JUN 21, 2016 4:29 PM PDT

I yawn, you yawn: the contagion of yawning


There are several hypotheses for the widely known phenomenon of contagious yawning. One of these is physiological hypotheses is called a "fixed action pattern," which is a sequence of behavioral acts triggered by a releasing stimulus that is unchangeable and usually carried to completion once initiated. This is similar to a reflex or domino effect - if you yawn, I yawn, and so does your cousin.

Another physiological hypothesis is known as non-conscious mimicry, or the "chameleon effect." This occurs when you imitate someone's behavior without knowing it as a subtle and unintentional copycat move. Scientists believe that this mimicry effect is possible because of mirror neurons, which respond similarly upon performing and observing someone else performing an action. It is because of these neurons that we learn through observation.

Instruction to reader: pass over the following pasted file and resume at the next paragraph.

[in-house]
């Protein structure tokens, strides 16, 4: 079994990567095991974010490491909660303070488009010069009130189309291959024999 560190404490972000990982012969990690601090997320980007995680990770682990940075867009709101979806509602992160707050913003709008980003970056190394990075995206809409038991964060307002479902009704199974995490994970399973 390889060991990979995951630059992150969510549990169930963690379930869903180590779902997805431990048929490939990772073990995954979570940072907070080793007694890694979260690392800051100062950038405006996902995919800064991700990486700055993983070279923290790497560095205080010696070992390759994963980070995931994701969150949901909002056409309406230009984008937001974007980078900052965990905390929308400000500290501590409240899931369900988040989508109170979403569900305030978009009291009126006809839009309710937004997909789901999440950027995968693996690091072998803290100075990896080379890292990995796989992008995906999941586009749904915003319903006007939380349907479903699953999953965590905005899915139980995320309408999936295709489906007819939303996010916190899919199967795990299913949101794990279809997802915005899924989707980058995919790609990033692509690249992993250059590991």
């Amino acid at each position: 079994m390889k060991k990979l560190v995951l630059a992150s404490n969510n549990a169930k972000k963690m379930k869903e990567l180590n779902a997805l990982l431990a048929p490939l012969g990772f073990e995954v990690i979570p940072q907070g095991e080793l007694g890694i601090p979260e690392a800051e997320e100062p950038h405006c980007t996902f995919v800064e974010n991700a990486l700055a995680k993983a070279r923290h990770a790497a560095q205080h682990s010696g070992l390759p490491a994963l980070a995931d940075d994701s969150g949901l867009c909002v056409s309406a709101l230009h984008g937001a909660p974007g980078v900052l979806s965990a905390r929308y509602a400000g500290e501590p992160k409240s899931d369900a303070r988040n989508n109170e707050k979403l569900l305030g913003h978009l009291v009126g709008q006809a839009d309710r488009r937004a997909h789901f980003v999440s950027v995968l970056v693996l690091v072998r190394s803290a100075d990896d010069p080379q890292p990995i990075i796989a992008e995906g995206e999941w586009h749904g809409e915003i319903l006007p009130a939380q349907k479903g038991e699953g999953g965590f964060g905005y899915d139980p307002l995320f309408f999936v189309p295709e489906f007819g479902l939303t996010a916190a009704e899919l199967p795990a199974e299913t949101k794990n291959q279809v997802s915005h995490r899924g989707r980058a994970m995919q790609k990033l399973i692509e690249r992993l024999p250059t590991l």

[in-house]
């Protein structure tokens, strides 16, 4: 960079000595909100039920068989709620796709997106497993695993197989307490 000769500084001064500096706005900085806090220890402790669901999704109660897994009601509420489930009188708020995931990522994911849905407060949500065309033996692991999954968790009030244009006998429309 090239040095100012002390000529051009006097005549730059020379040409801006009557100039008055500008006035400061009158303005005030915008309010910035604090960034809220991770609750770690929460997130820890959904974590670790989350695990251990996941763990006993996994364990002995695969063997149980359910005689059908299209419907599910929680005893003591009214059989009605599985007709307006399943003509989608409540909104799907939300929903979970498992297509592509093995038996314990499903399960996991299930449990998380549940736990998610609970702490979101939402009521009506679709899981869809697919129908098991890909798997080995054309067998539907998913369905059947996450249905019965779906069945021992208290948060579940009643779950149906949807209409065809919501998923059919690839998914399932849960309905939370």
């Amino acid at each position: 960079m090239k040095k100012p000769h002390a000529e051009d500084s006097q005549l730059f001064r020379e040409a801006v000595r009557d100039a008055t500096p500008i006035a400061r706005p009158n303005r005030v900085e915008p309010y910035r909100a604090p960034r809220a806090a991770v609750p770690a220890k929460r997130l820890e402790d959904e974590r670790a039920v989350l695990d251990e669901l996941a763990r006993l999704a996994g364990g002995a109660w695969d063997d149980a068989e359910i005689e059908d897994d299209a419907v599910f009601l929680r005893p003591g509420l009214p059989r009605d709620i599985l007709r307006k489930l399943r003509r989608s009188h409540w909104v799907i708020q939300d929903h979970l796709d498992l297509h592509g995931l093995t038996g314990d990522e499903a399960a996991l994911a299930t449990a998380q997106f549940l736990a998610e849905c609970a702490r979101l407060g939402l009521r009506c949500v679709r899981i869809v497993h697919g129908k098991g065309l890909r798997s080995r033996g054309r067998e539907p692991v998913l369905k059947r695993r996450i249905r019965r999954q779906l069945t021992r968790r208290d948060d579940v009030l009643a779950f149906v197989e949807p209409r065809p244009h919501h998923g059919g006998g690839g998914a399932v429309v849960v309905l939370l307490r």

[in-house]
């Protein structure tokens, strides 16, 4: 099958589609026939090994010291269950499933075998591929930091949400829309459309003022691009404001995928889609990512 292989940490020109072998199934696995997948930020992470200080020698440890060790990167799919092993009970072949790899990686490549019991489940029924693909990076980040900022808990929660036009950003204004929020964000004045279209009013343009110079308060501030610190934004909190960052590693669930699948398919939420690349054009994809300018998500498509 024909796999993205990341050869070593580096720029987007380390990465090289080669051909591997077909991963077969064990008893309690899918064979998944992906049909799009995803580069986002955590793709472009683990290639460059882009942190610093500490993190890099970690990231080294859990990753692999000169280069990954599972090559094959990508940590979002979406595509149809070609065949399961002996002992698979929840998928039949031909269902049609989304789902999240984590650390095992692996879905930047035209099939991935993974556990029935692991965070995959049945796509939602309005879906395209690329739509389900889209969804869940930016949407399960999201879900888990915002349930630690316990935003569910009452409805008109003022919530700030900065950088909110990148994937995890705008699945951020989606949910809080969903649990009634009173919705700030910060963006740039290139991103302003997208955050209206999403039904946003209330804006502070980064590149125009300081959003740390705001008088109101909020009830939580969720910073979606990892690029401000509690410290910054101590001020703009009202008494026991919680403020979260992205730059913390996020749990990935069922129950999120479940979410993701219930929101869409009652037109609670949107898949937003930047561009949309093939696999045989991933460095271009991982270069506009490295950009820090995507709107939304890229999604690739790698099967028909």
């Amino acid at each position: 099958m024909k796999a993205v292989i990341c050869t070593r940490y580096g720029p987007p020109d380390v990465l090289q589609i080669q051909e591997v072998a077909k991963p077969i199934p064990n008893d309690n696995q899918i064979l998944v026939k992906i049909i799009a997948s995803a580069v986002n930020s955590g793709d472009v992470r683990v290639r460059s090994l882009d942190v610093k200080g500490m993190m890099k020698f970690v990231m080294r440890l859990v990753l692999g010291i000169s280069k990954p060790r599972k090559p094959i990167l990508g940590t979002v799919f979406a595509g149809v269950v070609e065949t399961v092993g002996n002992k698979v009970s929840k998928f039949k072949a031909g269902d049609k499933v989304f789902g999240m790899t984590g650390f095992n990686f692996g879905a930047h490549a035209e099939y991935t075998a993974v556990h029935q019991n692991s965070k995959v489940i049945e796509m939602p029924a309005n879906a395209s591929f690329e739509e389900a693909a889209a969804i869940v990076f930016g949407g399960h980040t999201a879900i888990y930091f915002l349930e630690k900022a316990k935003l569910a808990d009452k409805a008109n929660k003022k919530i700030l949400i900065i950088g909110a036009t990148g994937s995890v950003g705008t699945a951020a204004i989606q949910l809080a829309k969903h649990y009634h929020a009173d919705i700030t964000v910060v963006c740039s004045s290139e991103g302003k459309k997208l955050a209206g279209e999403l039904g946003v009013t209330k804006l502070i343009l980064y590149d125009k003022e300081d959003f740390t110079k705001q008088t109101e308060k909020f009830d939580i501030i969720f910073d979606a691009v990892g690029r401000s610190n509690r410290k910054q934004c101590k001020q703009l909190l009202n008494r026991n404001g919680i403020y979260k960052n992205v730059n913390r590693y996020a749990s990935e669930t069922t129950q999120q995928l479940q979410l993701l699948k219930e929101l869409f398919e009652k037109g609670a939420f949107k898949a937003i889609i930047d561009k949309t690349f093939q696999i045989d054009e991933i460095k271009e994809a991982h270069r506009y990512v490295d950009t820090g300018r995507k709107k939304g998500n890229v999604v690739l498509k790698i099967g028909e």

The last hypothesis is psychological, and called the "empathy yawn." This is the idea that when you yawn, I might yawn in accordance to express a sense of empathy for you. Studies have shown that it is more common for people to spread yawns among friends than among strangers.
About the Author
  • Kathryn is a curious world-traveller interested in the intersection between nature, culture, history, and people. She has worked for environmental education non-profits and is a Spanish/English interpreter.
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